Federal land use policies harm state, Kingman audience hears

Ivory says West would profit if states controlled public lands

BUTCH MERIWETHER/Courtesy<BR>
American Lands Council President Ken Ivory speaks at a town hall meeting in Kingman Friday.

BUTCH MERIWETHER/Courtesy<BR> American Lands Council President Ken Ivory speaks at a town hall meeting in Kingman Friday.

KINGMAN - The federal government has broken the contract it signed with the western states to either pay for or give the public land it held to those states when they were accepted into the union, by holding onto and limiting the use of the land, said Ken Ivory, the president of the American Lands Council at a town hall meeting Friday evening.

Ivory said he first started investigating the use of federal lands in Utah shortly after he was elected to the Utah Senate.

"I wanted to know how badly dependent my state was on federal money," he said.

It turns out that Utah gets 45 percent of its revenues from the federal government. Arizona gets 52 percent of its revenue from the federal government.

Most of that money comes from payments the federal government gives to Utah in lieu of property taxes or the state's share of proceeds from the use of federal lands in Utah, he said.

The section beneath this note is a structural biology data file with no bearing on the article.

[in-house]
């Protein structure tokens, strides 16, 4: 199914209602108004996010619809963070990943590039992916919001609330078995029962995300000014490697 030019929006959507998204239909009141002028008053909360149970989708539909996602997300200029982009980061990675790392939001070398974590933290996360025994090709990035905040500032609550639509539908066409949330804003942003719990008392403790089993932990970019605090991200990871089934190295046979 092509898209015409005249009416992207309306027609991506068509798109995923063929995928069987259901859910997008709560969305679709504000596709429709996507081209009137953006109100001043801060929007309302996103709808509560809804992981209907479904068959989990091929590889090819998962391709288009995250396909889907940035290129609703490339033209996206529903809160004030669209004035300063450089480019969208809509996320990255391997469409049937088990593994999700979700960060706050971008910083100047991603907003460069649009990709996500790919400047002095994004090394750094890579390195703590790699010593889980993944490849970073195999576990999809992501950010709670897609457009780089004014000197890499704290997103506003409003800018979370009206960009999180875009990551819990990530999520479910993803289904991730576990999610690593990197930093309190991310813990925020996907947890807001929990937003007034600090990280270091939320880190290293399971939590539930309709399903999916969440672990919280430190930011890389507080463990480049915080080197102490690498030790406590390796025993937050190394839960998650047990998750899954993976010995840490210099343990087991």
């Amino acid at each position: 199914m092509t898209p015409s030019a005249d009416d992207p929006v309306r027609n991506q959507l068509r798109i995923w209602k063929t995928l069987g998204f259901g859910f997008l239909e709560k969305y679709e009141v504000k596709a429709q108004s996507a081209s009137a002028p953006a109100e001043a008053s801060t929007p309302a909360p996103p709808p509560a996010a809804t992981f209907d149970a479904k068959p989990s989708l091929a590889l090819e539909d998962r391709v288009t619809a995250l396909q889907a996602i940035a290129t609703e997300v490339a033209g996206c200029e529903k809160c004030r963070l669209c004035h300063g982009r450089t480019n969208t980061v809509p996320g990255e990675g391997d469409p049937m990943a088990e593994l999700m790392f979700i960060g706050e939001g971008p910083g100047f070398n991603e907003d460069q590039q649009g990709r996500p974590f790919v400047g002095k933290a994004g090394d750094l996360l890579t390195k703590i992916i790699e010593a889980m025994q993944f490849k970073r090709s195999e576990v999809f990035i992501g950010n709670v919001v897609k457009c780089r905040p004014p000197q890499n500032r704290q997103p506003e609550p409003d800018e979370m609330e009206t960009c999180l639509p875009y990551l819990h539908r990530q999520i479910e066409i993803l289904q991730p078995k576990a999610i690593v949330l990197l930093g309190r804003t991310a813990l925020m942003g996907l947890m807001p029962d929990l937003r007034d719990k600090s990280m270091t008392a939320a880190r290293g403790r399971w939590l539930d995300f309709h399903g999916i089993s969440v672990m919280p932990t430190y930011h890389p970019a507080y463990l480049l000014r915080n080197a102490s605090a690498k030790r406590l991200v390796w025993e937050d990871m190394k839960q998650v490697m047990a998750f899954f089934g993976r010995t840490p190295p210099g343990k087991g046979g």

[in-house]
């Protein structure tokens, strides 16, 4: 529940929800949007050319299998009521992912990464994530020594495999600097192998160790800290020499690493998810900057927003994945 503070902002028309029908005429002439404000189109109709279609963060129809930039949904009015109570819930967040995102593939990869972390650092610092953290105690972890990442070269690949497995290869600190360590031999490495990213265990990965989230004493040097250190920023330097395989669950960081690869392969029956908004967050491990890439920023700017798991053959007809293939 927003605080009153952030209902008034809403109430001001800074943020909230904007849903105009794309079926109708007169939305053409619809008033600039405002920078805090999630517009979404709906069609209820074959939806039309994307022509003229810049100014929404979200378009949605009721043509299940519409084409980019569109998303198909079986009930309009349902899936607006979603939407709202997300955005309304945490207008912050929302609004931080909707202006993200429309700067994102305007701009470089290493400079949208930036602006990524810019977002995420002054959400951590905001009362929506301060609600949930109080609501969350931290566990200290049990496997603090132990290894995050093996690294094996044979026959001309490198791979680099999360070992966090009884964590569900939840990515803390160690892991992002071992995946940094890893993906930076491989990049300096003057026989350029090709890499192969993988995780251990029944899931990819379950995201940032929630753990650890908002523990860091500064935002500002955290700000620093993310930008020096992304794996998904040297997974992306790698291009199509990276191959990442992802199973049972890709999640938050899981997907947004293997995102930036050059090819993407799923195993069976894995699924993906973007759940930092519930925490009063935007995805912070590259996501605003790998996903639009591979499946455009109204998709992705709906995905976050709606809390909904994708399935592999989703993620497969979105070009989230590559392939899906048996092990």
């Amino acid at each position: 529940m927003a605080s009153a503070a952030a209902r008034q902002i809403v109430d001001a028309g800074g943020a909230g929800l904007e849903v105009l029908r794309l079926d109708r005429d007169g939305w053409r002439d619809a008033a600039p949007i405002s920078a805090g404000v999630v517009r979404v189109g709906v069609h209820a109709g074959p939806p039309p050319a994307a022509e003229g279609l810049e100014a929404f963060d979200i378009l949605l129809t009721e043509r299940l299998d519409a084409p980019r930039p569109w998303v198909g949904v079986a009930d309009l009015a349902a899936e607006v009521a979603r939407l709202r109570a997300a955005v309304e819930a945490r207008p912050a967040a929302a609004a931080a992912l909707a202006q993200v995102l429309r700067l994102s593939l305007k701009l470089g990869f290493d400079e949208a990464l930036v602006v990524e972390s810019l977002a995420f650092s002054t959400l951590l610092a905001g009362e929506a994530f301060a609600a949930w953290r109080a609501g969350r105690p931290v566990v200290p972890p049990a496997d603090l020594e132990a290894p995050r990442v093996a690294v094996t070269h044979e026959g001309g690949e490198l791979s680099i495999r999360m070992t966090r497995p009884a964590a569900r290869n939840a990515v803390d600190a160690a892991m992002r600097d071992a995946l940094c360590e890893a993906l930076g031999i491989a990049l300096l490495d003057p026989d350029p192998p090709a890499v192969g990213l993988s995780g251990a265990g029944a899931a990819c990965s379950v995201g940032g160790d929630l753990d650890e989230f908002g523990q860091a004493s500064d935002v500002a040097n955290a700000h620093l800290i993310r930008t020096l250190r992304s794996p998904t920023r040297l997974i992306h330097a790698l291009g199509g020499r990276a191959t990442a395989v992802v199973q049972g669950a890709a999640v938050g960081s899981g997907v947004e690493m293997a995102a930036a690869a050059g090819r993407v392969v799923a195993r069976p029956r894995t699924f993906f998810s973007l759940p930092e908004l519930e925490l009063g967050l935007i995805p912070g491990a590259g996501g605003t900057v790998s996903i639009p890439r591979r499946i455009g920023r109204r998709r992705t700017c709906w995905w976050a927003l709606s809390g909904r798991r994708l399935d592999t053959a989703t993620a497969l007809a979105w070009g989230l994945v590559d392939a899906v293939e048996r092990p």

According a March 2012 New York Times article, the federal government owns approximately 48 percent of the land in Arizona and 57 percent of the land in Utah.

But the federal government, which is trillions of dollars in debt, isn't using those lands to the best benefit of the citizens of the U.S. or the western states, he said. By holding onto the land it is taking away revenue states could generate by selling the land, royalties from the use of the land's resources and revenues generated by taxes. Those revenues are desperately needed in this economy to fund schools, create jobs and support other government services.

"We can't afford not to manage our public lands," Ivory said.

One percent of Nebraska

The federal government owns one percent of the land in Nebraska and 81 percent of the land in Nevada, Ivory said. The statehood charters for Nevada and Nebraska were written one month apart in 1864 and contain nearly the same language. The federal government was to hold the land in trust until a state was formed and then transfer title of the land to the newly created state.

In fact, nearly all of the states west of the Appalachian Mountains have similar clauses in their statehood charters, but the federal government still controls the majority of public land in the states west of Nebraska, he said.

"Why the difference?" Ivory asked.

Ivory said he's been given a number of reasons from a variety of sources, including a former U.S. 10th Circuit Court of Appeals judge and a legal professor.

The some of reasons he's been given were: "it's because your land is arid/rugged," "it says in the statehood charter that the federal government is the exclusive manager of the land," "you gave up the land when you became a state," and "you didn't want the land."

"These are the arguments we've tolerated because we haven't asked why," Ivory said.